This turned dolls made in wood or paper mache into toys and collectibles that looked like real babies.
Better not to yell at children
The first patent for a talking doll that was supposed to say Mama and Papa was filed in France as early as 1832 - whether the vision was ever implemented is questionable.
A good 30 years later there were numerous dolls for sale in the USA that were supposed to make speech noises: mechanical imitations of inferior quality.
This inspired Thomas Alva Edison to put the phonograph he developed in 1877 into practical use: In the same year he patented a talking doll with a built-in phonograph, which was actually built from May 1888 and sold shortly afterwards.
However, Edison experienced an unusual failure: after only six weeks, the sales attempts were over.
If you want to know why, you just have to listen to the reconstructed recording of the first Edison doll - it primarily spread fear and horror in children.
The reason was the primitive recording apparatus.
Each individual doll had to be played individually by a worker because phonographic recordings could not yet be copied.
The primitive microphone was so insensitive that the women had to "shout" their texts into the doll.
What the child got to hear: through static crackling, a distorted female voice shouting "Twinkle, twinkle little star" and other nursery rhymes for good night.
After all, "vinyl dolls" based on Edison's patent are still being sold, but today with child-friendly content.
Not too much: interaction is only moderately good
At the end of the 19th century there was to be a hail of innovations in doll making.
From 1889, the Thuringian toy manufacturer Franz Schmidt and Co. began to equip their dolls with lifelike porcelain heads from the Simon & Halbig company.
The best of them came from Kämmer & Reinhardt, who had the ambition to recreate small, idealized people with their dolls' heads.
In 1903, Kämmer & Reinhardt patented the glass sleeping eye, which was first installed by Franz Schmidt and quickly established itself: when you put your artificial baby to rest, it closed its eyelids.
From this collaboration between three companies, the "character doll" emerged from 1908, an expensive collector's and decorative object that approached a new level of perfection - in many small steps.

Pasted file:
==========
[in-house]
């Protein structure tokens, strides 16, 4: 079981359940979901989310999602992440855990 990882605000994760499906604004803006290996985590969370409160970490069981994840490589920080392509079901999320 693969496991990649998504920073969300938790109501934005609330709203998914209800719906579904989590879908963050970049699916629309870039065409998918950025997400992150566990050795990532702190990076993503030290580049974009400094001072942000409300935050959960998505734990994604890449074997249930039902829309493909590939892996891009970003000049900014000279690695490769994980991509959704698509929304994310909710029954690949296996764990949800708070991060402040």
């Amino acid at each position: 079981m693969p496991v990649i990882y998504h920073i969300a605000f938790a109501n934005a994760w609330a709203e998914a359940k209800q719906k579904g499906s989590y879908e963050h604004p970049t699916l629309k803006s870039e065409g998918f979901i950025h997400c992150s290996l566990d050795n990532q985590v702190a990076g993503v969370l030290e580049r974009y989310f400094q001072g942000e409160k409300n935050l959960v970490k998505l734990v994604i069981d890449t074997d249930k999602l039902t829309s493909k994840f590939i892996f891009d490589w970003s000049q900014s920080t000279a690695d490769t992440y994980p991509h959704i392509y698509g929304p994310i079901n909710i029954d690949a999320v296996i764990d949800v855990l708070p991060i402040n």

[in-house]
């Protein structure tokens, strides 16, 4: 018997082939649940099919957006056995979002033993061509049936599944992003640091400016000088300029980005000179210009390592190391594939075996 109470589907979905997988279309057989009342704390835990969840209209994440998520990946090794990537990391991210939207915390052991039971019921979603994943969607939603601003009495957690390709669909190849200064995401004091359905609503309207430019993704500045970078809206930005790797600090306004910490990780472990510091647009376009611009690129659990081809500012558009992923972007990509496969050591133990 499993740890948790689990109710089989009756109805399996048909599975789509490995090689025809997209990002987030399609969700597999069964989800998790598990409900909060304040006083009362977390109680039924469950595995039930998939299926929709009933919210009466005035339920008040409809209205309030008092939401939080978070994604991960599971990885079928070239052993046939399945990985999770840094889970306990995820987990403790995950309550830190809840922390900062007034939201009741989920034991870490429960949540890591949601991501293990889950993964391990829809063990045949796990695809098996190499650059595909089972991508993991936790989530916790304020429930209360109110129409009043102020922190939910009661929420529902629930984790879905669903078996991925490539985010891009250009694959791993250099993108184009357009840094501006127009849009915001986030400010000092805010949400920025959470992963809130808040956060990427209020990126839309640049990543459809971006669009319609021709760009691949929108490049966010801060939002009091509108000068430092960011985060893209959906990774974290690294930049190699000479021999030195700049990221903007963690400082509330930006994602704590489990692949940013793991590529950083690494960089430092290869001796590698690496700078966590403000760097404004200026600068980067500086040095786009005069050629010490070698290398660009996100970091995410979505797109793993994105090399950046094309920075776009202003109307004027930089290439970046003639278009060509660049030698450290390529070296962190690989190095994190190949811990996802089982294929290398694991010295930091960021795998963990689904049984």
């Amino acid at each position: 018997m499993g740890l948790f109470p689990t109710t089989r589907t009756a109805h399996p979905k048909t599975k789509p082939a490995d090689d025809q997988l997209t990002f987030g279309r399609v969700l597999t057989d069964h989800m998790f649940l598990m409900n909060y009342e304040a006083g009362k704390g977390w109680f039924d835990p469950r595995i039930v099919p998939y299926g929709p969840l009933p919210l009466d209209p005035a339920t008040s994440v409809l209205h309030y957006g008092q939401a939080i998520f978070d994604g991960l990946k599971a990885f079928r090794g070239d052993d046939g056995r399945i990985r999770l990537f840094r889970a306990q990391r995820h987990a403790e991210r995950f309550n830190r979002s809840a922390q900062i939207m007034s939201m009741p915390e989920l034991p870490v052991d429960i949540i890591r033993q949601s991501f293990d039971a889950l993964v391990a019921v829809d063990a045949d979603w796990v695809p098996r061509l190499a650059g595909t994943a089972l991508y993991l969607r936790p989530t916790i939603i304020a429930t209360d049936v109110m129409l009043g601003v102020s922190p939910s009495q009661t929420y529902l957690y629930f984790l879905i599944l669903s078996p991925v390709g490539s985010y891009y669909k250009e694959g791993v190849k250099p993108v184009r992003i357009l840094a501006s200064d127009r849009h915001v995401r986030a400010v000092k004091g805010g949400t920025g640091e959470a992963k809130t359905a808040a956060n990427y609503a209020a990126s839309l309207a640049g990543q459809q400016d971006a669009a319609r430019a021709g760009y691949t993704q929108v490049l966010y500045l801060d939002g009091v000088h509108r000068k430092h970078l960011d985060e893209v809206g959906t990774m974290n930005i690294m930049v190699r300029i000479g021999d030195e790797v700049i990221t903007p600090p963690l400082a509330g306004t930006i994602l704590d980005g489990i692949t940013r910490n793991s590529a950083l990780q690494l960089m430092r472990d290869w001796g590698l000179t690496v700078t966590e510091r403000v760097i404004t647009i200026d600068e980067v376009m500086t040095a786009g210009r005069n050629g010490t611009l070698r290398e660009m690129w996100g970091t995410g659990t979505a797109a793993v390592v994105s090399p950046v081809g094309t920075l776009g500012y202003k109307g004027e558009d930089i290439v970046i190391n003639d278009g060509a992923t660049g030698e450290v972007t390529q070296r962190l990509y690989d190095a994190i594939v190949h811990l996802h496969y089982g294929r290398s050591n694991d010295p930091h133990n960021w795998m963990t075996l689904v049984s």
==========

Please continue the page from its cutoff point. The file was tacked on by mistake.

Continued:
It was not until 1912 that the obvious and convincing idea of giving children's dolls open nostrils in order to make them appear "more real" was born.
Toy Quiz: Scandalous Toys and Their History
Toy Quiz: Scandalous Toys and Their History
In 1934 the US company Ideal Toy Company brought the first doll, "Betsy Wetsy", onto the market that was bottle-fed so that she could wet her diaper immediately afterwards.
She couldn't cry about it: That only occurred to the American Character Doll Company in 1950.
"Tiny Tears" cried when pressed on her stomach.
The water came out of two small openings on the nasal saddle, i.e. between the eyes.
There was no other way, otherwise water could have clogged the rocking mechanism of the sleeping eyes.
Moving dolls stayed in the niche
What had been developed for expensive and sensitive porcelain dolls, of course, was also adapted for the plastic dolls that appeared from 1942 onwards.
In fact, it was such new materials that made more complex interactions possible.
With "Pre-Teen Tressy" a kind of childish fashion doll appeared in 1963, whose hair could grow.
Hair was pulled out of her skull or back again as desired, so there were different hairstyles.
Since then, the idea has been picked up again and again, but never made it out of its niche.
This also applied to running dolls.
Around 1950 a number of companies brought independently running baby dolls onto the market.
They were basically based on "automatons" of the early 19th century, watchmaking masterpieces that could be wound with the help of keys.
They moved their mouths, eyes, arms and hands, and some also ran.
But they had never been toys in the true sense of the word, but always an elaborate, extremely expensive attraction.
A patent from 1934 reduced the complicated mechanisms to an easy-to-install, simple spring drive for modern baby dolls.
In 1964 Mattel introduced the first battery-powered running doll, Baby First Step, but such dolls never became a real bestseller: Children want dolls that can be played with - not robots that act for them.
With toys, for example, there seems to be a limit to the desired interaction.
The inventors of the doll's eye, which reacts to sound and follows the movements of the playing child, have also been waiting in vain for their supposedly ingenious idea from 1994 to develop into a business.
You may be following in Edison's footsteps.